Shama Rao was of the opinion that the players in olden days were extremely skillful, possessed brilliant games, were plucky and tricky and that today's game is based more on power rather than skills.  With wooden racquets one had better control of strokes and skills. There was a dress code in those days and the players on court were all in white dress. 

He was able to play on our courts till he was about 85, but he continued to come for a couple of years more until his knees started to give him trouble.  Either Mukunda - who lived close to his house - would drop him back or I dropped him back [on scooter].  His enthusiasm for the game remained unfazed and he would continue to give valuable tips to us even though he could not play. 

I used to practice the Shama Rao punch at times to good effect but could not adapt the Shama Rao grip on a regular basis. The index finger was kept straight on the handle, which according to him added power to the shots!  His forehands were deceptively fast and low, skimming just on top of the net either catching the opponent on the wrong foot or leaving no time to return.  I was at the 'receiving end' in that early match and I can imagine how much more potent Shama Rao's strokes were during his prime!  His fingers and palms were robust and strong and also revealed the hard work they had done.

Shama Rao was born in 1918, a typical Mysorean, simple and humble to the core.  He started playing at the age of 12 and played on for the next 73 years.  He started at Rao Bahadur Bhakshi Narasappa Tennis Club [RBNTC] which his uncle N.Krishnaswamy had started and culminated at CFTRI courts. RBNTC was closed down due to non-availability of playing equipment including tennis balls. Shama Rao's commitment to the game later saw to it that RBNTC was restarted and got back its glory while he worked for the Railways. He often prepared the courts himself to make tennis possible.  Such was his dedication to tennis.  He used to recall how difficult it was during the War years [1939-45] to get tennis goods and how they were also rationed.  They all came from England [Slazenger, Dunlop and Spalding, to name a few brands].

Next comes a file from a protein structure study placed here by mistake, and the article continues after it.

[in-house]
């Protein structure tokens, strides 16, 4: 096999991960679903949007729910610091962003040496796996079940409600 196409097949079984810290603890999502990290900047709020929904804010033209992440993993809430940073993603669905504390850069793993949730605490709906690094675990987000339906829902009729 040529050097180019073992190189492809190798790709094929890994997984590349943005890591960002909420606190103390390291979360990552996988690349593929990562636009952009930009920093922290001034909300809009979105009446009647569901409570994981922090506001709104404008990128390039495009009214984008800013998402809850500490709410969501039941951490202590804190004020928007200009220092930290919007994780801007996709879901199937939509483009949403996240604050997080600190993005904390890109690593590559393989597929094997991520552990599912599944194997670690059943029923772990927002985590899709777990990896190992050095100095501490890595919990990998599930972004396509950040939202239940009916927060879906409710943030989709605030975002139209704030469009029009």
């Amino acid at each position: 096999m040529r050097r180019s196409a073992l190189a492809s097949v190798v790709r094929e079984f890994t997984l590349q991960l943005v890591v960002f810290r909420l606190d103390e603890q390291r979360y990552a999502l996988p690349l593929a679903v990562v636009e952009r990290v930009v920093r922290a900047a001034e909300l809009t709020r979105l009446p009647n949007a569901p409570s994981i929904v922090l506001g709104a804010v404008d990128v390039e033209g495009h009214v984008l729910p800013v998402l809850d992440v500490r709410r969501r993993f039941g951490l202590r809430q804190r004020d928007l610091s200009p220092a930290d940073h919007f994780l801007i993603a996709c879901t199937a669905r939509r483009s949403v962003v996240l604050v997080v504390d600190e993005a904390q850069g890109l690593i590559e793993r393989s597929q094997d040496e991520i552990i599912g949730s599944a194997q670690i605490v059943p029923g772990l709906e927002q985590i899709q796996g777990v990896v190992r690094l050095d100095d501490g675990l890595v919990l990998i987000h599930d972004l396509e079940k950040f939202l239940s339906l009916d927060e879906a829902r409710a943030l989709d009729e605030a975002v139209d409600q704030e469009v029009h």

Subba Rao had taken part in a tournament organized by RBNTC in 1933.   See this cute little cup:


Shama Rao was a silent tennis legend of Mysore. 


He is on his way to pay his electric bill - I was returning from there.  2006.


When he stopped coming and I stopped playing tennis, I would occasionally go and meet him in his old house. Once I took my friend Vinay Parameswarappa. 2009.


Same day as above - Picture by Vinay.  Shama Rao was 91 and his hearing ability had further waned.


In 2011, my tennis partner Murali and I went to meet him. 


In 2012 when I went again, he had become a widower.  Every time I went, he used to say "I was just thinking of you. Come, come. It has been so many days since you came." His face would brighten as he held my hand in affection.  

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2 comments:

Susan Hirneise Moore said...

Beautiful job, Dinu! So glad you have all the photos to make a piece like this come alive for your readers.
In table tennis - in ping pong - I, too, hold the paddle with a straight finger along the handle and onto the paddle. But that is, alas, about all I have in common with players like you describe.
I admire you for jumping in and trying this sport! Kudos to you for the way you take advantage of opportunities, Dinu.

Kumar Sharma said...

A very nice-to-read post, Dear Dinu.It is so nice of you to visit the old Man once-in-a-while. Where can you get such company - I mean it is indeed a rare opportunity! He has already taught you so many things about Tennis and in the course of the conversations, I'm sure much more! All the Best to Both of you and your continued friendship - may he cross the Century Mark too.